The Affordable Care Act (ACA) has provided health insurance to millions of Americans and reduced the cost of healthcare for millions more. The Affordable Care Act became law in 2010, protecting millions from losing their care coverage because of pre-existing conditions. The ACA is a federal program, with health insurance exchanges and expanded Medicaid programs administered by the states.

Attorneys general have been leaders in defending the ACA, enforcing the provisions of the ACA, protecting healthcare coverage for vulnerable populations, and fighting for reproductive healthcare coverage.

Below are examples of attorney general actions taken to protect the ACA and expand access to healthcare:

  • A coalition of 21 AGs filed a brief in the U.S. Supreme Court defending the ACA against efforts by the Trump Administration and the state of Texas to repeal the entire ACA, putting the healthcare of tens of millions of Americans at risk.
  • A coalition of 14 AGs challenged the Trump Administration’s refusal to open a special enrollment period on HealthCare.Gov in response to COVID-19 to help people access healthcare during the pandemic.
  • A coalition of 47 states called upon Congress to authorize the Autism Collaboration, Accountability, Research, Education, and Support Act of 2019 to provide ongoing federal support for research into autism spectrum disorders and services to those affected by these conditions.
  • A coalition of 24 AGs sent a letter to the U.S. Department of Health and Human Services opposing its proposed amendments to Section 1557 of the ACA, an anti-discrimination provision that prohibits discrimination in healthcare based on gender, race, ethnicity, sex, age or disability. The proposed changes to this provision would seriously undermine the ACA’s critical anti-discrimination protections.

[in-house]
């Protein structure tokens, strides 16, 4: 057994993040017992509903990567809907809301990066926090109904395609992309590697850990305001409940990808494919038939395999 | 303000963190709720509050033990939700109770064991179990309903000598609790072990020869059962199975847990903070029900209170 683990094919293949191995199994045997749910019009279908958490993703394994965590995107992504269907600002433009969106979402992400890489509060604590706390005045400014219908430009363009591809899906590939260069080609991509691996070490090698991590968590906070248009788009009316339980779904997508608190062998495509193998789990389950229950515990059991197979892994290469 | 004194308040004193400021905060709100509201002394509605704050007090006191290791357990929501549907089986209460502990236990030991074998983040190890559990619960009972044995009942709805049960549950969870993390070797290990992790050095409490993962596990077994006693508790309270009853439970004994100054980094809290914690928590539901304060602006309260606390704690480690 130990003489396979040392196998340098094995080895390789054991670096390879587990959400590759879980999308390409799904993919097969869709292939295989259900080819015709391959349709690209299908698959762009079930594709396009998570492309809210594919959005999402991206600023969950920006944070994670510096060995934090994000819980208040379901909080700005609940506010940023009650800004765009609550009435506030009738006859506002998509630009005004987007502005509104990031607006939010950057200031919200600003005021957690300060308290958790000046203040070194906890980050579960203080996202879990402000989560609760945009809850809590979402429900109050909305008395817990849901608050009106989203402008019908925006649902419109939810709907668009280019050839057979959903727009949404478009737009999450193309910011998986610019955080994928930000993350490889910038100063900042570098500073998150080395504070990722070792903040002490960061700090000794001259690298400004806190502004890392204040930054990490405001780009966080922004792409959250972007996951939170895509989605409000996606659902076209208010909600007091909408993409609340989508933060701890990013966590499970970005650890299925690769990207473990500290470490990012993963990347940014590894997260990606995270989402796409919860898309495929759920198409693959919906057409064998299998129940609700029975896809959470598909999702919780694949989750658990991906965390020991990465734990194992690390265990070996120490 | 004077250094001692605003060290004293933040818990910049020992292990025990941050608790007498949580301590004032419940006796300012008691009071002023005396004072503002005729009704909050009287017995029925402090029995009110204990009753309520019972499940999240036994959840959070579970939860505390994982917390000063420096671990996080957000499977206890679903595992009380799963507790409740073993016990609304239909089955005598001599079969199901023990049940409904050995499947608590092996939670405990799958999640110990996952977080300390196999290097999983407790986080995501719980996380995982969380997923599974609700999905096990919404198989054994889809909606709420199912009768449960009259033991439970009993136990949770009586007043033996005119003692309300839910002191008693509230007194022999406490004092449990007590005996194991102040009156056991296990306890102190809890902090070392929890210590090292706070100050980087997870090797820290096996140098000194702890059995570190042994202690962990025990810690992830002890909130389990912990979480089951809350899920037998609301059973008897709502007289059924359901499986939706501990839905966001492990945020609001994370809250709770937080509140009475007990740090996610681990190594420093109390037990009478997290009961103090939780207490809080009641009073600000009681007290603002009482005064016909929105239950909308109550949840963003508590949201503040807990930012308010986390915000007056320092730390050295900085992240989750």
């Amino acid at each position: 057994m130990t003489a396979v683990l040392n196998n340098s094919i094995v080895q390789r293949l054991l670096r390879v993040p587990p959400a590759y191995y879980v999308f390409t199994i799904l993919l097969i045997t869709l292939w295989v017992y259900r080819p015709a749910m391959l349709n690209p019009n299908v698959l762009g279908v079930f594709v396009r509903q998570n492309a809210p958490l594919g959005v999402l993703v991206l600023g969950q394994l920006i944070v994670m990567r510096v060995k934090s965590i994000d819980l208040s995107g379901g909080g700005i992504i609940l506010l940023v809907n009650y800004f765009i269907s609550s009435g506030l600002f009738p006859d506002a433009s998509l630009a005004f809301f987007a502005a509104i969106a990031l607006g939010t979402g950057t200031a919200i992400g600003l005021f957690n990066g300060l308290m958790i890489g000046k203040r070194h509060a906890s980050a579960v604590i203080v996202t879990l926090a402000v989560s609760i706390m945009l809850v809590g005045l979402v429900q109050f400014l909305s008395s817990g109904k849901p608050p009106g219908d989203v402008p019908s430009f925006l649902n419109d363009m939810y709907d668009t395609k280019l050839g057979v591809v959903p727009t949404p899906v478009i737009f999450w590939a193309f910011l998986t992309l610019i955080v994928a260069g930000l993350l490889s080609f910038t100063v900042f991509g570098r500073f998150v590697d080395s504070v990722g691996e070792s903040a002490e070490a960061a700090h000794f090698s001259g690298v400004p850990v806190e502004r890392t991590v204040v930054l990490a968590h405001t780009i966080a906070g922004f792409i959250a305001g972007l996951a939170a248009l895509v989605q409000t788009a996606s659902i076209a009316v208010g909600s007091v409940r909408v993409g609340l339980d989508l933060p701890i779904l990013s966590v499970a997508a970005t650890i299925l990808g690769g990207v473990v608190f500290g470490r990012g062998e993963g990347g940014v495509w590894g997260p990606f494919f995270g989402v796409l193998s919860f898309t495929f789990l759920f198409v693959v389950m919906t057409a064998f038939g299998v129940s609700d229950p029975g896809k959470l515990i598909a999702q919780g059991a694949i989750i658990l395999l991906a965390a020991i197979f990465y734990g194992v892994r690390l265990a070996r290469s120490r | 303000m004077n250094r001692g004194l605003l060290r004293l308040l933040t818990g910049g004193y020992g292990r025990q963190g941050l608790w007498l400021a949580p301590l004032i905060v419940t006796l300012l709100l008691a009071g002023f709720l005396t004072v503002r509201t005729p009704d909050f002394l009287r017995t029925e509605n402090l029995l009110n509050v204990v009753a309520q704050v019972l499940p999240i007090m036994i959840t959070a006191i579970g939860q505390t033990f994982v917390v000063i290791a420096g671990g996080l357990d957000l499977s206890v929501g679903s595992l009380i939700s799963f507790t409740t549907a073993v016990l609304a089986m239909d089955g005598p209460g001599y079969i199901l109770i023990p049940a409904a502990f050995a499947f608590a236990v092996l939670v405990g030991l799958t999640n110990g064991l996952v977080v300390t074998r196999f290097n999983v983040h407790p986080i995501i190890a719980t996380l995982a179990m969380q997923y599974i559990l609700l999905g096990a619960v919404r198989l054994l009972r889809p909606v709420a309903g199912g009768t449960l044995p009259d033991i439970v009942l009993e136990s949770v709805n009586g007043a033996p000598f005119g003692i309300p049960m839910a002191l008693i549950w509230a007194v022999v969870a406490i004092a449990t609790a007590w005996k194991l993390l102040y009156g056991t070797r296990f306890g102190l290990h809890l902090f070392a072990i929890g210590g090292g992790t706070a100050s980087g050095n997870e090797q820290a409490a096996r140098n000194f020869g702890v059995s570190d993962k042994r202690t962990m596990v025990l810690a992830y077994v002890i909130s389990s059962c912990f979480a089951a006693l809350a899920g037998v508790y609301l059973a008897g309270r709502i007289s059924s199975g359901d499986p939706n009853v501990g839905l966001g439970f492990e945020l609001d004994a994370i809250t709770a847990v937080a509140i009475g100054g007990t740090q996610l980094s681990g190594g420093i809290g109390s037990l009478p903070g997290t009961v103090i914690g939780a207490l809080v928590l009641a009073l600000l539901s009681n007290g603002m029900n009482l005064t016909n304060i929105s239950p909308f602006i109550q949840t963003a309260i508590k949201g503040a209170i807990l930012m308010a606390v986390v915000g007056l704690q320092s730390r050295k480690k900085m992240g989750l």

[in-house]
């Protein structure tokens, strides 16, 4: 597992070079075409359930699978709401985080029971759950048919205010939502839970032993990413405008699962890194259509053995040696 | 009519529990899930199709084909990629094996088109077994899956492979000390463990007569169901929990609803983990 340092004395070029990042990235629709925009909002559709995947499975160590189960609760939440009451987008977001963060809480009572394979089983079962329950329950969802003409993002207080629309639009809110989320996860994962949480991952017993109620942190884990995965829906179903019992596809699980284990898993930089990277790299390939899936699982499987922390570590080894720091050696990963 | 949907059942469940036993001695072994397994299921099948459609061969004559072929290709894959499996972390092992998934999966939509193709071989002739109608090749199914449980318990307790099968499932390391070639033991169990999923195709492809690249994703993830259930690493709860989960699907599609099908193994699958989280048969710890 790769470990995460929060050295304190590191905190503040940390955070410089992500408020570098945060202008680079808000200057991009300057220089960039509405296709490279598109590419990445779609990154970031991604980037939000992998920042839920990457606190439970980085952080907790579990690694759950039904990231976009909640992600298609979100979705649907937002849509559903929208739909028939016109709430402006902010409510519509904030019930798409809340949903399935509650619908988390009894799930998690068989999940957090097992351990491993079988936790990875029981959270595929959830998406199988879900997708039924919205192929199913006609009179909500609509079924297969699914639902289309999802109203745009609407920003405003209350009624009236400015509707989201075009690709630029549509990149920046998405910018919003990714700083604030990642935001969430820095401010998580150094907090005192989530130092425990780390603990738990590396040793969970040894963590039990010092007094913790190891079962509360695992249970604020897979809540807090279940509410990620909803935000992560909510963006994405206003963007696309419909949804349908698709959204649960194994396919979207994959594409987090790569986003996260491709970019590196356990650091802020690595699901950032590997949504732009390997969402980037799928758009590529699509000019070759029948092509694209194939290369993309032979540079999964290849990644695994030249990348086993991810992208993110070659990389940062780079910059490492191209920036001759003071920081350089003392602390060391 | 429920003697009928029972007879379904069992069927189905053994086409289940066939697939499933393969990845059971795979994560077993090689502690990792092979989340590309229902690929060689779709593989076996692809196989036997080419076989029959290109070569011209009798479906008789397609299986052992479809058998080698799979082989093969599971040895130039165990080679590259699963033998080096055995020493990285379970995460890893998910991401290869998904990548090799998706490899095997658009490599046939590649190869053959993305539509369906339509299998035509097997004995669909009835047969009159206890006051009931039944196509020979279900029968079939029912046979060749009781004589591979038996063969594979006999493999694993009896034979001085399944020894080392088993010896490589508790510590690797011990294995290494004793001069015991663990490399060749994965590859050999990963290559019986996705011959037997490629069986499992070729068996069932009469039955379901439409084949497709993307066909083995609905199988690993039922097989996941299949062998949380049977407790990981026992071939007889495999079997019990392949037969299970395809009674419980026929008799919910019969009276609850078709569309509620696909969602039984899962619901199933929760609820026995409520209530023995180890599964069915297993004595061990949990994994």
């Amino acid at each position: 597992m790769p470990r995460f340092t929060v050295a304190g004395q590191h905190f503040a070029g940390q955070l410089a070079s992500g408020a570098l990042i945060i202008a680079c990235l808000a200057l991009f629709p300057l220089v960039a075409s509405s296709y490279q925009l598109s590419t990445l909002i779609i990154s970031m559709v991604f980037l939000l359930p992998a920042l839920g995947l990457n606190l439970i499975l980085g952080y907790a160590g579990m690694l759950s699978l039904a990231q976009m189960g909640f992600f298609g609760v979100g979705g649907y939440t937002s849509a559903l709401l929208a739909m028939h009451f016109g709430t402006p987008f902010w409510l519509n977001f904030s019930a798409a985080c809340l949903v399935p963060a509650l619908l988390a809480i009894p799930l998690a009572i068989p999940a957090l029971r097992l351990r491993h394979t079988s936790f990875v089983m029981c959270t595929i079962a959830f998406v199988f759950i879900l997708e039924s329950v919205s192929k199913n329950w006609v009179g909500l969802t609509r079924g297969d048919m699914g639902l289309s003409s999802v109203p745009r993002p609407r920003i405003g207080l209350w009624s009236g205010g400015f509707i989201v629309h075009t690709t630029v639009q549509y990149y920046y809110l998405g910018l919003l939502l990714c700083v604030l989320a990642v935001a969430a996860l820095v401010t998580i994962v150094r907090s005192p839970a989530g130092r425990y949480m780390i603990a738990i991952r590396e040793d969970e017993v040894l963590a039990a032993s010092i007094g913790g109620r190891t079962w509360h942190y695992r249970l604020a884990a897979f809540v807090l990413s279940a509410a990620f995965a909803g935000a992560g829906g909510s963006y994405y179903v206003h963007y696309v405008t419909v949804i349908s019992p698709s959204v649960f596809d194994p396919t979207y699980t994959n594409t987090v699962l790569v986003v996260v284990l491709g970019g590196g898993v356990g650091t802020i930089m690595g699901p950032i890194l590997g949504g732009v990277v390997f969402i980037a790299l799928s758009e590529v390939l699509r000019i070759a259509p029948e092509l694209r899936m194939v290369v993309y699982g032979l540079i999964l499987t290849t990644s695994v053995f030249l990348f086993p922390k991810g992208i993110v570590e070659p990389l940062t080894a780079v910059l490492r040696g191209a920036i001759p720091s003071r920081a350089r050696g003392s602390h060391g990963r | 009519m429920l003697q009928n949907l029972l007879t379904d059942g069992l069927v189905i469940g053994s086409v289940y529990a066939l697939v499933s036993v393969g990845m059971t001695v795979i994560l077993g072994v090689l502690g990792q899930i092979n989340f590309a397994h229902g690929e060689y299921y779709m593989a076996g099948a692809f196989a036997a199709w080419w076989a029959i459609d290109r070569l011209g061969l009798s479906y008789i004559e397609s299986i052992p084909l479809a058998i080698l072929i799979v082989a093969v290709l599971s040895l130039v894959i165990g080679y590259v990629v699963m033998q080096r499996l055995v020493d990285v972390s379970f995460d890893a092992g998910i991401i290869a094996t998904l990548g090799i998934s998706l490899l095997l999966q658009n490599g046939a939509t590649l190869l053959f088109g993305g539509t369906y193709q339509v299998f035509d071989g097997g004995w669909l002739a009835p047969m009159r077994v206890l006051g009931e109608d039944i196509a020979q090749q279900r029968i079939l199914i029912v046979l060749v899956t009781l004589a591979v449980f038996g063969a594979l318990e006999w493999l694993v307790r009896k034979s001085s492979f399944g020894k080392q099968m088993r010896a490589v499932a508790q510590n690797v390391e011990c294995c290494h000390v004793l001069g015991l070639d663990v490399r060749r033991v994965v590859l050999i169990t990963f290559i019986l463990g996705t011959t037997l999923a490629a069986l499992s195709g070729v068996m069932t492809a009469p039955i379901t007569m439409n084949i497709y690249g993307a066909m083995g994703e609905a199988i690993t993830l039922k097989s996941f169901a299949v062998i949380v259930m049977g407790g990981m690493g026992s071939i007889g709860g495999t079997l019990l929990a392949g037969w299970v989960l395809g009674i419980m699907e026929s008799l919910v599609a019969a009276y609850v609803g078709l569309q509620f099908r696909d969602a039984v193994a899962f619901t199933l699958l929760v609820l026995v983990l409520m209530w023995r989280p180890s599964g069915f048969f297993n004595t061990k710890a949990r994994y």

• A coalition of 21 AGs filed an amicus brief in the United States Supreme Court supporting Pennsylvania in its case defending contraceptive coverage and counseling mandated under the ACA.
  • A coalition of eight AGs sued the U.S. Department of Health and Human Services for its unlawful reinterpretation of Section 1303 of the ACA, which limited healthcare coverage including reproductive care. A billing scheme that forced health insurance providers to collect separate bills for reproductive care and all other healthcare created an onerous and confusing requirement that threatened women’s access to abortion and put millions at risk of accidentally losing their health insurance coverage.
  • A coalition of 51 AGs filed a lawsuit stemming from the ongoing antitrust investigation into a widespread conspiracy by generic drug manufacturers to artificially inflate and manipulate prices, reduce competition, and unreasonably restrain trade for generic drugs sold across the United States.
  • A coalition of 23 AGs filed a comment letter in opposition to a federal proposal that would roll back critical anti-discrimination protections for patients. In the proposal, the U.S. Department of Health and Human Services would eliminate transparency requirements for faith-based providers that help patients to understand their rights and access referrals to care from alternative providers.